1955 Buick Dynaflow Specifications

1955 Buick Dynaflow Specifications


The 1954 Twin Turbine Dynaflow transmission has been redesigned, the major feature being the incorporation of a stator with variable pitch blades. The new stator gives the equivalent of a passing gear with no gear change; and is accomplished by changing the angle (pitch) of the stator blades.

The stator blades function in either of two positions; low angle for low stall R.P.M., or high angle for high stall R.P.M.

In low angle position, engine speed will be reduced for a given car speed throughout the conversion range. In the high angle position, performance is increased for two reasons: first, the converter torque multiplication ratio is increased to 2.5 to 1. Second, the transmission allows the engine to “rev-up” to the speed where it develops maximum torque, thus utilizing the engine in its most favorable condition for performance.

Stall speeds and torque ratios of the Dynaflow transmission for the past few years, incorporating different converters, are given in the following table:

1955 Buick Dynaflow Torque

1955 Buick Dynaflow Torque

The new variable pitch Dynaflow torque converter automatically provides the proper ratio of torque multiplication to meet the varying demands imposed by starting and driving under all ordinary conditions of load and grade, in addition to added performance for acceleration and passing when needed. The transition to performance range is fluid smooth since it is accomplished without the use of selective gears.


  1. Converter Pump and Cover

The converter pump has been modified to include thirty bosses cast around the circumference of the pump flange, fifteen for pump cover bolts and fifteen for balance weight rivets, and the flange thickness provides increased pump strength. Each balance weight is now attached with one rivet and two pump cover bolts.

The converter pump cover has been redesigned to include an enclosed hub and baffles spot welded to the inside of the cover. The baffles on the inside of the cover tend to equalize thrust forces of the transmission while the enclosed hub will reduce the possibility of oil leaks. See figure 5-l.

1955 Buick Dynaflow Converter Pump and Cover

1955 Buick Dynaflow Converter Pump and Cover

  1. Twin Turbine Assembly

The Twin Turbine assembly is basically the same as 1954 except that the sun gear of the planetary unit is no longer coupled to the stator.

The new sun gear is supported on the reaction shaft by a bronze bushing and a sprag type of free wheeling clutch. The clutch assembly is housed inside the sun gear and retained in place by the rear thrust washer. The clutch holds the sun gear stationary to give gear reduction from the first to second turbine, then when both turbines reach the same speed, the sun gear free wheels so that it will not interfere with Twin Turbine operation.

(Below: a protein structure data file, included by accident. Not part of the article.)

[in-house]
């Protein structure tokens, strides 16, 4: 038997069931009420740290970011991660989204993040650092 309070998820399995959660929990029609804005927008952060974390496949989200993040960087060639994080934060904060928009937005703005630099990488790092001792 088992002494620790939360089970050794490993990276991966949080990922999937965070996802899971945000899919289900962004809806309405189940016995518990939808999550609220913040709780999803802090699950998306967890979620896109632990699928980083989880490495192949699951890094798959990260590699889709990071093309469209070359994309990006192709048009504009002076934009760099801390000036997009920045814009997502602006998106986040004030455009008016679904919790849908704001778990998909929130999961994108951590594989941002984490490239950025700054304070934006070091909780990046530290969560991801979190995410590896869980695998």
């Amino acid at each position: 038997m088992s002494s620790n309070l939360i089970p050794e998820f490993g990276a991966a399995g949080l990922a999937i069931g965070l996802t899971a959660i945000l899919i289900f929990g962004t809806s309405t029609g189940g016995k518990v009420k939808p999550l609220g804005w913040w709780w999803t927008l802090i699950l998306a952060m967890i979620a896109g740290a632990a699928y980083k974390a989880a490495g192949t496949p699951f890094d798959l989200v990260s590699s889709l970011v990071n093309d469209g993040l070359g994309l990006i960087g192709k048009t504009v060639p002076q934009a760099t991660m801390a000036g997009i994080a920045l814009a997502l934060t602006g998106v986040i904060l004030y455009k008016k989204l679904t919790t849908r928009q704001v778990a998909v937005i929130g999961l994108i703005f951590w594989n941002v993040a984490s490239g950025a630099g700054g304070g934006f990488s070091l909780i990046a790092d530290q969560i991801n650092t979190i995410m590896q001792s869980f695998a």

1. Variable Pitch Stator

Twenty stator blades, mounted on individual crankpins, are supported in the assembly by a carrier ring at the outer ends and the carrier assembly at the inner (or crank) ends. The carrier assembly consists of two matched pieces, a front carrier and rear carrier, which are held together by five screws. The inner mating surfaces of the carrier contain matched grooves which serve as bearing surfaces to support the stator crankpins.

The front carrier forms a hub to support the assembly on the reaction shaft and contains ports through which oil flows to the front of the stator piston. The rear carrier and free wheel cam form a housing for the stator piston, to which the inner ends of the crankpins are attached by a snap ring, so that movement of the piston in either direction rotates the stator blades. The free wheel cam closes the rear end of the carrier assembly and utilizes free wheel rollers and springs. The cam is retained in position by a snap ring and three driving keys identical to the keys used in the clutch assembly.

1955 Buick Dynaflow Converter Planetary Gears and Stator

1955 Buick Dynaflow Converter Planetary Gears and Stator

The function of the stator, when stationary, is to change the direction of oil flow from the turbine to the proper angle for smooth entrance into the converter pump, so that all energy remaining in the oil may be utilized to increase pump output, and to provide converter “cruise” or “performance” range, depending on stator blade angle.

  1. Operation of the Variable Pitch Converter

Operation of the variable pitch converter is the same in low and reverse, however in direct drive the converter is designed to provide the equivalent of a passing gear without gear change. This is accomplished by changing the angle of the stator blades to either a “low angle” (cruise) or “high angle” (performance) position. Under cruising conditions in drive range the stator blades will be in “low angle” or nearly parallel to the axis of the assembly. This provides the largest opening between the blades for freedom of oil movement through the stator and minimum amount of redirecting the converter oil flow. See figure 5-3.

1955 Buick Variable Pitch Stator

1955 Buick Variable Pitch Stator